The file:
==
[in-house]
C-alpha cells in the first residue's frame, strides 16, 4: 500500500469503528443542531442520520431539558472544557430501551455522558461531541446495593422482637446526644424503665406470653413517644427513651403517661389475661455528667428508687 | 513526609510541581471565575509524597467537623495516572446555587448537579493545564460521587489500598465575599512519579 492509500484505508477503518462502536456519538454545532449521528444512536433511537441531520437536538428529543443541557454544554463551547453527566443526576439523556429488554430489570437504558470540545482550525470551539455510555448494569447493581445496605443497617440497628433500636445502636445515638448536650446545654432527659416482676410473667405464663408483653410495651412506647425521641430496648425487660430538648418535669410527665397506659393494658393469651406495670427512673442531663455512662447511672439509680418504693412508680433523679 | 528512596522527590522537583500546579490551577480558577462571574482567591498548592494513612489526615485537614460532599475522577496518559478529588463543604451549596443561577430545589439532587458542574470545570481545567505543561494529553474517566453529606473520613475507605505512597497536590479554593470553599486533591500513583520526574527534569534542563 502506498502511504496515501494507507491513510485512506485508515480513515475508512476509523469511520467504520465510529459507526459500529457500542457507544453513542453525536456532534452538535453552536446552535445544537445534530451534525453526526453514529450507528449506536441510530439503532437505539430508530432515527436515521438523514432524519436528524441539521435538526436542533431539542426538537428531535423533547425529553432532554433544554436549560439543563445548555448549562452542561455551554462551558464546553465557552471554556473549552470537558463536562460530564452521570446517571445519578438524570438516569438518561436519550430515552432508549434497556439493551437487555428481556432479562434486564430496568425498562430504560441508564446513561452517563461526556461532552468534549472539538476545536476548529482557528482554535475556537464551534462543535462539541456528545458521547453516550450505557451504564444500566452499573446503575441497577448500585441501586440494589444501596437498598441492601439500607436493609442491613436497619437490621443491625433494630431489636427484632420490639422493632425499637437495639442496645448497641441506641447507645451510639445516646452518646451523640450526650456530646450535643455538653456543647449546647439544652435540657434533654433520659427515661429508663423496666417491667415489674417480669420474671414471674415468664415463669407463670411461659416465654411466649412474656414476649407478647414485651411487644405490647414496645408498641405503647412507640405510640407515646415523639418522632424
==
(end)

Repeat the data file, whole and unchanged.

[in-house]
C-alpha cells in the first residue's frame, strides 16, 4: 500500500469503528443542531442520520431539558472544557430501551455522558461531541446495593422482637446526644424503665406470653413517644427513651403517661389475661455528667428508687 | 513526609510541581471565575509524597467537623495516572446555587448537579493545564460521587489500598465575599512519579 492509500484505508477503518462502536456519538454545532449521528444512536433511537441531520437536538428529543443541557454544554463551547453527566443526576439523556429488554430489570437504558470540545482550525470551539455510555448494569447493581445496605443497617440497628433500636445502636445515638448536650446545654432527659416482676410473667405464663408483653410495651412506647425521641430496648425487660430538648418535669410527665397506659393494658393469651406495670427512673442531663455512662447511672439509680418504693412508680433523679 | 528512596522527590522537583500546579490551577480558577462571574482567591498548592494513612489526615485537614460532599475522577496518559478529588463543604451549596443561577430545589439532587458542574470545570481545567505543561494529553474517566453529606473520613475507605505512597497536590479554593470553599486533591500513583520526574527534569534542563 502506498502511504496515501494507507491513510485512506485508515480513515475508512476509523469511520467504520465510529459507526459500529457500542457507544453513542453525536456532534452538535453552536446552535445544537445534530451534525453526526453514529450507528449506536441510530439503532437505539430508530432515527436515521438523514432524519436528524441539521435538526436542533431539542426538537428531535423533547425529553432532554433544554436549560439543563445548555448549562452542561455551554462551558464546553465557552471554556473549552470537558463536562460530564452521570446517571445519578438524570438516569438518561436519550430515552432508549434497556439493551437487555428481556432479562434486564430496568425498562430504560441508564446513561452517563461526556461532552468534549472539538476545536476548529482557528482554535475556537464551534462543535462539541456528545458521547453516550450505557451504564444500566452499573446503575441497577448500585441501586440494589444501596437498598441492601439500607436493609442491613436497619437490621443491625433494630431489636427484632420490639422493632425499637437495639442496645448497641441506641447507645451510639445516646452518646451523640450526650456530646450535643455538653456543647449546647439544652435540657434533654433520659427515661429508663423496666417491667415489674417480669420474671414471674415468664415463669407463670411461659416465654411466649412474656414476649407478647414485651411487644405490647414496645408498641405503647412507640405510640407515646415523639418522632424